Acute Myeloid Leukemia in Adolescents and Young Adults: Challenging AspectsOfran Y.a, b · Rowe J.M.a-c
aDepartment of Hematology and Bone Marrow Transplantation, Rambam Health Care Campus, and bBruce Rappaport Faculty of Medicine, Technion, Israel Institute of Technology, Haifa, and cDepartment of Hematology, Shaare Zedek Medical Center, Jerusalem, Israel
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Treating adolescents and young adults (AYAs) diagnosed with cancer is a challenge. Acute myeloid leukemia (AML) which is usually diagnosed in a previously healthy kid, requiring immediate aggressive chemotherapy, brings difficulties and conflicts associated with severe illness to extremes. The incidence of AML in adolescents aged 15-19 years approaches 8.5 per million. Only in recent years has it become evident that the prognosis of AYAs diagnosed with AML is poorer compared to younger children diagnosed with AML with similar characteristics. No specific genetic aberration or other known poor risk factor was found to explain the inferior prognosis of AYAs. In acute lymphoblastic leukemia the contribution of differences between adult and pediatric protocols to AYA outcome is established. It has been suggested that pediatric protocols should also apply to AYAs with AML; however, data supporting this are vague. Herein, existing evidence regarding special considerations in treating AYAs with AML is discussed. Mental and psychological age-specific aspects important to consider when treating AYAs with AML are overviewed. Awareness for adolescent special needs, adherence to protocols and intensive supportive care are important. Multidisciplinary adolescent-oriented staff should be involved in the therapy of any AYA with AML escorting this special patient population on the road to cure.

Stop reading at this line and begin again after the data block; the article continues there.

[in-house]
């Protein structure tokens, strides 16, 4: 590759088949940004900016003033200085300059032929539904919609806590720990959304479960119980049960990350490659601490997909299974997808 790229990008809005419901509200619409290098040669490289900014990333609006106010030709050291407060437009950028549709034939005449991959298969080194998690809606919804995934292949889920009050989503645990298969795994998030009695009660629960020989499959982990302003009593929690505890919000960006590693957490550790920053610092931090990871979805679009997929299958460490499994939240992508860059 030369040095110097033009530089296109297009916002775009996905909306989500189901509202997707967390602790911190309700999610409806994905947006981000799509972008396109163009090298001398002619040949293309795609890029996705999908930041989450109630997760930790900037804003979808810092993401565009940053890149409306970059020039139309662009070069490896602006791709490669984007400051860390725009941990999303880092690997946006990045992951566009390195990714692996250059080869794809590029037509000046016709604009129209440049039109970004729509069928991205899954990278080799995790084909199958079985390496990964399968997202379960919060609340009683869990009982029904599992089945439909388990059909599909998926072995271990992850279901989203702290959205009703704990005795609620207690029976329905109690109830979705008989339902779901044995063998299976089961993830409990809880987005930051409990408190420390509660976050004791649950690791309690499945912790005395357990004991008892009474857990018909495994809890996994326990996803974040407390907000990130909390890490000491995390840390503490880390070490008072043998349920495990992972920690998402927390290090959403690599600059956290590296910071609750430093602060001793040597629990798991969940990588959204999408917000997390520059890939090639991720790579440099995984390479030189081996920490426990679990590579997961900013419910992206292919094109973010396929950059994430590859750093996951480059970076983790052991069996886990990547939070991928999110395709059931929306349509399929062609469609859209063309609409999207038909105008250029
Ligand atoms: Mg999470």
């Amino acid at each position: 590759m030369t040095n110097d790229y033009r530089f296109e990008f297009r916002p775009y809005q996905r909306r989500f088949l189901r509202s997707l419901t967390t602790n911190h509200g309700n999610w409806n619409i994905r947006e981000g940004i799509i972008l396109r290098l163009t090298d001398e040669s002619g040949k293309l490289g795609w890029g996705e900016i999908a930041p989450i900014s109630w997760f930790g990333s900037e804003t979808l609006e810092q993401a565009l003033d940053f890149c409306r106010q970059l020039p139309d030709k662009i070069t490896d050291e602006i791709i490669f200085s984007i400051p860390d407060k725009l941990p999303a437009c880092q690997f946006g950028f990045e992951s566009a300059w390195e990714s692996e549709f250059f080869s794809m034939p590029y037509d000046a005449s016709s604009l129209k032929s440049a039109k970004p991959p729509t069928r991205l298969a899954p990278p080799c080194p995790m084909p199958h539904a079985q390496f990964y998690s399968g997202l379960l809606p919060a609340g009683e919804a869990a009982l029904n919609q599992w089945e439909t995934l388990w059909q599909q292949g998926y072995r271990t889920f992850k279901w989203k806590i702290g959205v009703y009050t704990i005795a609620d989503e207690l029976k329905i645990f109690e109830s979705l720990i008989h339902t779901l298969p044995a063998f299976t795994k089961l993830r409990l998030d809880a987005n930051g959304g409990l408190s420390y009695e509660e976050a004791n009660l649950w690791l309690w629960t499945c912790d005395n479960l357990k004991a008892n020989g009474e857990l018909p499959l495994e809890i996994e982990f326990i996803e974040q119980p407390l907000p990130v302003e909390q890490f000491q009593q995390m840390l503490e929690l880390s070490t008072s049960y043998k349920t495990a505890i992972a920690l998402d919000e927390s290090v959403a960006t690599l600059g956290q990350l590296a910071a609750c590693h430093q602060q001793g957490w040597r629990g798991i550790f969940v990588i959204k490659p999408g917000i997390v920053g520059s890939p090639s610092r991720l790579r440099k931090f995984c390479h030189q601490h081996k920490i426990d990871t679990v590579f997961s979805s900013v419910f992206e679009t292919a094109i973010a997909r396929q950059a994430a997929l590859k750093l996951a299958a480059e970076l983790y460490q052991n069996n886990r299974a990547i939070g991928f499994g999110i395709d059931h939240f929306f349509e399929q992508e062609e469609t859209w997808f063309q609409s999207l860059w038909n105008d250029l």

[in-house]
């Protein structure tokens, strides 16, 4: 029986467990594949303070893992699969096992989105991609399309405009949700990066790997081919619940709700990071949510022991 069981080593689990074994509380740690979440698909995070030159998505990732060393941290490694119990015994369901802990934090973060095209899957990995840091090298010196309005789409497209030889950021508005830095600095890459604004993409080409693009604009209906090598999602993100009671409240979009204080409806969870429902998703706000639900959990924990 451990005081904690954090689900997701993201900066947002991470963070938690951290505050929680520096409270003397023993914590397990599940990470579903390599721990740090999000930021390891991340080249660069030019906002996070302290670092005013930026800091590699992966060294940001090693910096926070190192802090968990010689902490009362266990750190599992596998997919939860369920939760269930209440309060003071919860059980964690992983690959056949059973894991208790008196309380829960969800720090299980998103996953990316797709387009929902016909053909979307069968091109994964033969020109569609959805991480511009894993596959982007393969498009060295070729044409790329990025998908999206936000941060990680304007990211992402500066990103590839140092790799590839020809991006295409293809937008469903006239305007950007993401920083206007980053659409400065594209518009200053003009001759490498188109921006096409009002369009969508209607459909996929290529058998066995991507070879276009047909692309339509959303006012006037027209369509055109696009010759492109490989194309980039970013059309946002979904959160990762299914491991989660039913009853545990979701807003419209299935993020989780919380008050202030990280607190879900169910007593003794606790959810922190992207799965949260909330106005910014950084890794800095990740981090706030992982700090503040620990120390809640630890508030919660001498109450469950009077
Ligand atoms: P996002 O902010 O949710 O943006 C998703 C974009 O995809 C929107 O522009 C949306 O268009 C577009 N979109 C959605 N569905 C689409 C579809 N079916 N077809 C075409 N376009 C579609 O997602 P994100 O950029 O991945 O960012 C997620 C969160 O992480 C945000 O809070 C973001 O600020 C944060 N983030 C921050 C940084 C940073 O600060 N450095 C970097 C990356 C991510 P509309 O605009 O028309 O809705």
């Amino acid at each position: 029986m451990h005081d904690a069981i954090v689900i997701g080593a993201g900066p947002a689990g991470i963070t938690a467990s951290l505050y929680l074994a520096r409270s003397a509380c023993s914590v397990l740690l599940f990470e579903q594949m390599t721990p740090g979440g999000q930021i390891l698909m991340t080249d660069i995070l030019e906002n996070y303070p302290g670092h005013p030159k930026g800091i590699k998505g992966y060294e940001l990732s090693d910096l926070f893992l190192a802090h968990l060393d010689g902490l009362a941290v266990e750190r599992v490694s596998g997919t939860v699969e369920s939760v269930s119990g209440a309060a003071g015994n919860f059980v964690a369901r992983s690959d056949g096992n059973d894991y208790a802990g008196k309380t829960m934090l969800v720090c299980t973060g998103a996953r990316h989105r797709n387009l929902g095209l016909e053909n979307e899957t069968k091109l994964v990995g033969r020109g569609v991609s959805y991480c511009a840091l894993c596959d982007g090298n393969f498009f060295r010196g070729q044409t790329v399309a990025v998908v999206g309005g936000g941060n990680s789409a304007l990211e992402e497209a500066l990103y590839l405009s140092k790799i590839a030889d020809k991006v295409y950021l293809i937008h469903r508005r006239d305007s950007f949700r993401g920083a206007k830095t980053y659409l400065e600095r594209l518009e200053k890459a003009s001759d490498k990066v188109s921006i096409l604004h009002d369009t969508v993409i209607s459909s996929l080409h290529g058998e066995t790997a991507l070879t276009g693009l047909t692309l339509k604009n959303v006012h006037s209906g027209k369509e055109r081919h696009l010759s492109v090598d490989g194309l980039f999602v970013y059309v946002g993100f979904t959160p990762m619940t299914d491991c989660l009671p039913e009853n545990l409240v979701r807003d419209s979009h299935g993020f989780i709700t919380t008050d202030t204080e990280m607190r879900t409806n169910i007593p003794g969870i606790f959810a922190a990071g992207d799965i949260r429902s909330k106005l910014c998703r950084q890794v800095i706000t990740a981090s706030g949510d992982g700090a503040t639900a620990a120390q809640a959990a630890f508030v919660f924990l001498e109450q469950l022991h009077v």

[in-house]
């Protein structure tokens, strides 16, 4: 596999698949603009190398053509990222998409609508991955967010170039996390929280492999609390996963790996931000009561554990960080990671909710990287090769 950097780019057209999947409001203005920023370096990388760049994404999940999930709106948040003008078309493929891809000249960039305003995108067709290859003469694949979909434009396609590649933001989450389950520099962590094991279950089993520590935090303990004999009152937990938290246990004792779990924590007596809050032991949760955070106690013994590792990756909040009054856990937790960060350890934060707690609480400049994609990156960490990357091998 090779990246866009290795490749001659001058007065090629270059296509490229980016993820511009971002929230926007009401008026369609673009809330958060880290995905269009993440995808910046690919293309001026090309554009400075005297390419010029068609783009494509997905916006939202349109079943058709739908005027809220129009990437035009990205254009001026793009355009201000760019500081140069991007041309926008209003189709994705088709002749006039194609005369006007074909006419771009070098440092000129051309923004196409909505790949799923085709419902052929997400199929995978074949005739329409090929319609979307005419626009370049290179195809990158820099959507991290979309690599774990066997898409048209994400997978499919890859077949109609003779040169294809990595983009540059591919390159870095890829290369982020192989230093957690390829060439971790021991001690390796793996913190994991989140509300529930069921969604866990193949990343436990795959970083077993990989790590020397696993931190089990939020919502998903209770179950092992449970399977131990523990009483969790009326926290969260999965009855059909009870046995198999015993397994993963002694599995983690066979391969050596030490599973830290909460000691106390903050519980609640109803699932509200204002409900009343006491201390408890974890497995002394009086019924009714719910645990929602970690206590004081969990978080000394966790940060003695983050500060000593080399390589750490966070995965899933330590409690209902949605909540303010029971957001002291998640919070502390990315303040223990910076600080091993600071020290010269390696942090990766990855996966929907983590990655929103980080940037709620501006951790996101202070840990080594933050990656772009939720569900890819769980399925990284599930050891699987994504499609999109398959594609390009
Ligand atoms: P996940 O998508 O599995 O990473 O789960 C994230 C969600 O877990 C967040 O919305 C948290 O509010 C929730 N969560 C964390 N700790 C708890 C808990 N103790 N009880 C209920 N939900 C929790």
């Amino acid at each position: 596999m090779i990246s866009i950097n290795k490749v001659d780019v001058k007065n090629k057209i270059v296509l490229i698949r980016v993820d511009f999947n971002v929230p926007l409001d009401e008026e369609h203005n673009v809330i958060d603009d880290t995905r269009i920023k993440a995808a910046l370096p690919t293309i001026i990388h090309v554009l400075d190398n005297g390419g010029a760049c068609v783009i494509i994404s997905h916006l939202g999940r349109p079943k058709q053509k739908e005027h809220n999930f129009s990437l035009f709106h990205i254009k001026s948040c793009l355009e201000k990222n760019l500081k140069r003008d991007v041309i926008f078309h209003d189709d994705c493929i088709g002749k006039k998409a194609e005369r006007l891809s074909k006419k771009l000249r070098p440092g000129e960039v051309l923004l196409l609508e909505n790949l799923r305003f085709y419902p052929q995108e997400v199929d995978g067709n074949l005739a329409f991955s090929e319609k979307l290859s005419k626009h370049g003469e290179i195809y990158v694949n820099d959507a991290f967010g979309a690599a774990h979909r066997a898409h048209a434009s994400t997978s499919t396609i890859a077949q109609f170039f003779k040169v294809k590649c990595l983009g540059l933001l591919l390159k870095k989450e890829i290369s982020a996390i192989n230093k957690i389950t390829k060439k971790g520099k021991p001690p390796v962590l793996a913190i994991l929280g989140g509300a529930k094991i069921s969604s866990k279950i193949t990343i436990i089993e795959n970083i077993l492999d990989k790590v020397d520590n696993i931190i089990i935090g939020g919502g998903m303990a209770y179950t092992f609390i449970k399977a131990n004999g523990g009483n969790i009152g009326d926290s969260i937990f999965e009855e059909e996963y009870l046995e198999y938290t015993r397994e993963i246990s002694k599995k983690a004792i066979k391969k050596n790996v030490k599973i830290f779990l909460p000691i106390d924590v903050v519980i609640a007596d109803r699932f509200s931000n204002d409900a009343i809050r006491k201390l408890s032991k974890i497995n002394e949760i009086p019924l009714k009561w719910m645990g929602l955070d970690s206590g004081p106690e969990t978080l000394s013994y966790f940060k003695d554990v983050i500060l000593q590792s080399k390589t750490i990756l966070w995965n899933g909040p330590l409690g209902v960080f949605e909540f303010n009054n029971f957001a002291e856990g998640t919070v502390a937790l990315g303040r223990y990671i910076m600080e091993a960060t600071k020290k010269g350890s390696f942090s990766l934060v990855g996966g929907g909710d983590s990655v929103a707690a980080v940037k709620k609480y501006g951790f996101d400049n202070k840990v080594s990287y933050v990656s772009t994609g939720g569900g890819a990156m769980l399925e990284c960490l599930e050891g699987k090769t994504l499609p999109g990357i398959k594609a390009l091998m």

© 2014 S. Karger AG, Basel
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